In 2020, as the global Covid pandemic upended life in North Carolina, the language of the 1953 anti-Klan law suddenly became problematic for public health officials who were encouraging people to wear masks in order to curb the spread of the virus. This included crowded government meetings where, of course, the topic of mask mandates was often the subject of heated debate.

North Carolina passed a temporary public health exemption, allowing masking on government property in May of 2020 as the pandemic was first hitting — but that measure expired in just a few months.

So, the General Assembly later passed a law, with bipartisan support, that created several lasting exceptions to the mask ban, most notably for “[a]ny person wearing a mask for the purpose of ensuring the physical health or safety of the wearer or others.” Legal experts saySession Law 2020-93, which updated state statute §14-12.11, did not reauthorize the use of masks (or hoods) to disguise a person’s identity.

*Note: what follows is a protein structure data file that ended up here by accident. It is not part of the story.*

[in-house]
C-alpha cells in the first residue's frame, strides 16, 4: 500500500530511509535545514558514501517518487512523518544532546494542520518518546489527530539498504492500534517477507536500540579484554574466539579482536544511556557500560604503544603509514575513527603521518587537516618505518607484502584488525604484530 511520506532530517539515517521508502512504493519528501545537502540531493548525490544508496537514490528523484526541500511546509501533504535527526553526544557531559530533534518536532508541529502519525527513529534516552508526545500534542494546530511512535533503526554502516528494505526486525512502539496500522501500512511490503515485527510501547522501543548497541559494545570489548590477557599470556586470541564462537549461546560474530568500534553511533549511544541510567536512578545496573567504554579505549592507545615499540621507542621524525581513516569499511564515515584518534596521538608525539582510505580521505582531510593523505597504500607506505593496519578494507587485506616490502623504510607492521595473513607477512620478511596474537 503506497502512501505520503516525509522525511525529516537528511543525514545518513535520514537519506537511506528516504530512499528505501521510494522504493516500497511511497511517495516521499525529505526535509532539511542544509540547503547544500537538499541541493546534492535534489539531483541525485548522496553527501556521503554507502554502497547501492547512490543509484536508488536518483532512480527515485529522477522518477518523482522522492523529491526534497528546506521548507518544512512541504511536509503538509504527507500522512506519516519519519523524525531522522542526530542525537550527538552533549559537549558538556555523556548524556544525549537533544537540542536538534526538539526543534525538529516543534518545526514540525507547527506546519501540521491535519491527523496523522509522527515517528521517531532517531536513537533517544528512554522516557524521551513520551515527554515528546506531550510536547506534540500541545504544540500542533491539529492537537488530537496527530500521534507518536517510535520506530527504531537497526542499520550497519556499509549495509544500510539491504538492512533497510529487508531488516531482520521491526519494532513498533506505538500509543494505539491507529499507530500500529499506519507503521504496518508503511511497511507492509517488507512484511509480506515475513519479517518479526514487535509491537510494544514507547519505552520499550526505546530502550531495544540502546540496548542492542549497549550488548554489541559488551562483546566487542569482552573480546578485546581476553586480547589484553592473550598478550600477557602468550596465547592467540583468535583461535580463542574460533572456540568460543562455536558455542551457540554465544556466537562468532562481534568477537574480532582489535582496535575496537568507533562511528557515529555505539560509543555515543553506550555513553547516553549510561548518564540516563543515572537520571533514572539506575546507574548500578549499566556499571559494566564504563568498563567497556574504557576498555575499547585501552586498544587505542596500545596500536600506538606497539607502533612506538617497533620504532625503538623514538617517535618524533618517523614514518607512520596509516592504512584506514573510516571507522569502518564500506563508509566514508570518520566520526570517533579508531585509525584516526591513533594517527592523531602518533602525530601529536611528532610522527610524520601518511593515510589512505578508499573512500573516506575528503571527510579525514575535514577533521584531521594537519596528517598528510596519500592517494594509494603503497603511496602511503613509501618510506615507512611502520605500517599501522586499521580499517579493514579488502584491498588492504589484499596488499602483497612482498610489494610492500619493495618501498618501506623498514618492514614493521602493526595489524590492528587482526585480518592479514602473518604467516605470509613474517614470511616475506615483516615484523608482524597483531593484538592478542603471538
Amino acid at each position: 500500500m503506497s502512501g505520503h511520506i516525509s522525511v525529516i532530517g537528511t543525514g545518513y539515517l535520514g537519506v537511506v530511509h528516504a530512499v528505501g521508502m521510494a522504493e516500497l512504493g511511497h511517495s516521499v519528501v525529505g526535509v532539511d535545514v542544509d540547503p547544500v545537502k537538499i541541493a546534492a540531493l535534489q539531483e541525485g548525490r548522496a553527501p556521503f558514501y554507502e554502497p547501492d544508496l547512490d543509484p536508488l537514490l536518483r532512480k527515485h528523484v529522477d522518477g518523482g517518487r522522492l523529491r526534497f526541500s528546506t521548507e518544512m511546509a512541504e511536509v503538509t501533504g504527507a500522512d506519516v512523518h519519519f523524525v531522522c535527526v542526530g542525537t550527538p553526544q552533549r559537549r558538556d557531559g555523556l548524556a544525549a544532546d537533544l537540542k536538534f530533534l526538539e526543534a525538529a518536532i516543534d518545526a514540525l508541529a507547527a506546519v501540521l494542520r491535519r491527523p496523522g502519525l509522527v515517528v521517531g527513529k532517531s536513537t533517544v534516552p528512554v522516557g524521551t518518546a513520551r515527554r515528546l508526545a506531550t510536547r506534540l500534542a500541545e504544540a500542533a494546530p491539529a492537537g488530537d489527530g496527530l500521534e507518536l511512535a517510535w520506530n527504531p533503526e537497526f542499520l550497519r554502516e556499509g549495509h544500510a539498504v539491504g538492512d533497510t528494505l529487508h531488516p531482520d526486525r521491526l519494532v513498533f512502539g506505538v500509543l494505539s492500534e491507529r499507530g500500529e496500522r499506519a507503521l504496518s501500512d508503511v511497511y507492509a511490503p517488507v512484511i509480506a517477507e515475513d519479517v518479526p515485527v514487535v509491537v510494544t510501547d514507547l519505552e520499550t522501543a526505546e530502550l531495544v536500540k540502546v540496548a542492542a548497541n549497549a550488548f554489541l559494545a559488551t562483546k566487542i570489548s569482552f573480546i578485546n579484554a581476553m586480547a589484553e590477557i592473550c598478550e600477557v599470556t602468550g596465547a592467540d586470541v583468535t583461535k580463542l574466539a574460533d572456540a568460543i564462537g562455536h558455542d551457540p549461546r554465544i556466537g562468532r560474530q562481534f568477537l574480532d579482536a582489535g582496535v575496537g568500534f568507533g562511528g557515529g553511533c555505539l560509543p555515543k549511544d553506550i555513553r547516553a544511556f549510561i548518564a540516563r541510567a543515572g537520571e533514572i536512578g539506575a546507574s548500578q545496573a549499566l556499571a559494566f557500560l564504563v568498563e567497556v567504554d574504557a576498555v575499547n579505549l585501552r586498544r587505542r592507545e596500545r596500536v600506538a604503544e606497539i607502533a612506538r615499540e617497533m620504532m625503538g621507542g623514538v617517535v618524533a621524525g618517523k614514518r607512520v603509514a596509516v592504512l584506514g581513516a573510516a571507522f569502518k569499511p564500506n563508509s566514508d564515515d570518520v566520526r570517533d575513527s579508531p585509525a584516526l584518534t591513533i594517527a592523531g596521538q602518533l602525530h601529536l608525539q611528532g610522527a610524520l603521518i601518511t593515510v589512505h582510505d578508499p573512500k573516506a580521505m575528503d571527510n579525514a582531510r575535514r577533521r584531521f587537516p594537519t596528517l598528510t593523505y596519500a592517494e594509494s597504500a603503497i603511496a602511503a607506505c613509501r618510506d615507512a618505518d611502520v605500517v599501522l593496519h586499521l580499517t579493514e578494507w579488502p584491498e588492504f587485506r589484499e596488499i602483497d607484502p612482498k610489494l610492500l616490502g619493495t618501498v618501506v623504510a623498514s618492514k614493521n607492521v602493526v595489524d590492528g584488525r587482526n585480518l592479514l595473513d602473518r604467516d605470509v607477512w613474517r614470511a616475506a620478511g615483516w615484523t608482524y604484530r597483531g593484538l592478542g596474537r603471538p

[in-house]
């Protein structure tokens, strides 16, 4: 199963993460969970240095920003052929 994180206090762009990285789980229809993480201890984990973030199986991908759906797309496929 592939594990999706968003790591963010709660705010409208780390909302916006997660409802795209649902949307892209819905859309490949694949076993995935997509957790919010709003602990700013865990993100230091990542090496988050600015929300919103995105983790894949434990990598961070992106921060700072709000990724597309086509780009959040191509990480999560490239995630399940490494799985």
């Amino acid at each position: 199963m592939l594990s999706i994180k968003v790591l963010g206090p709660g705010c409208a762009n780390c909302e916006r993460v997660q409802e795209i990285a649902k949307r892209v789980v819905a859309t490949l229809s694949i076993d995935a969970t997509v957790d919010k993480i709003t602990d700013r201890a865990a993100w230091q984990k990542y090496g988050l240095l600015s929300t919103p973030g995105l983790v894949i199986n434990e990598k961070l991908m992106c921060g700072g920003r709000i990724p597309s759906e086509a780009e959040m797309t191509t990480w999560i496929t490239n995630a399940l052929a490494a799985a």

According to reporting at the time from Bloomberg Law, “[w]earing a mask in North Carolina would remain legal for public health reasons,” but it “still will prohibit wearing masks to conceal identities.”

New Hanover County agrees.

The county’s legal team offered the following “insight,” according to a spokesperson: "We anticipate Courts would interpret with a carve-out allowance for masks providing a medical function, in contrast to those masks with a primary purpose to conceal identity, such as those worn as part of a uniform or costume.”

When it comes to the masking law, it doesn’t matter what the school board thinks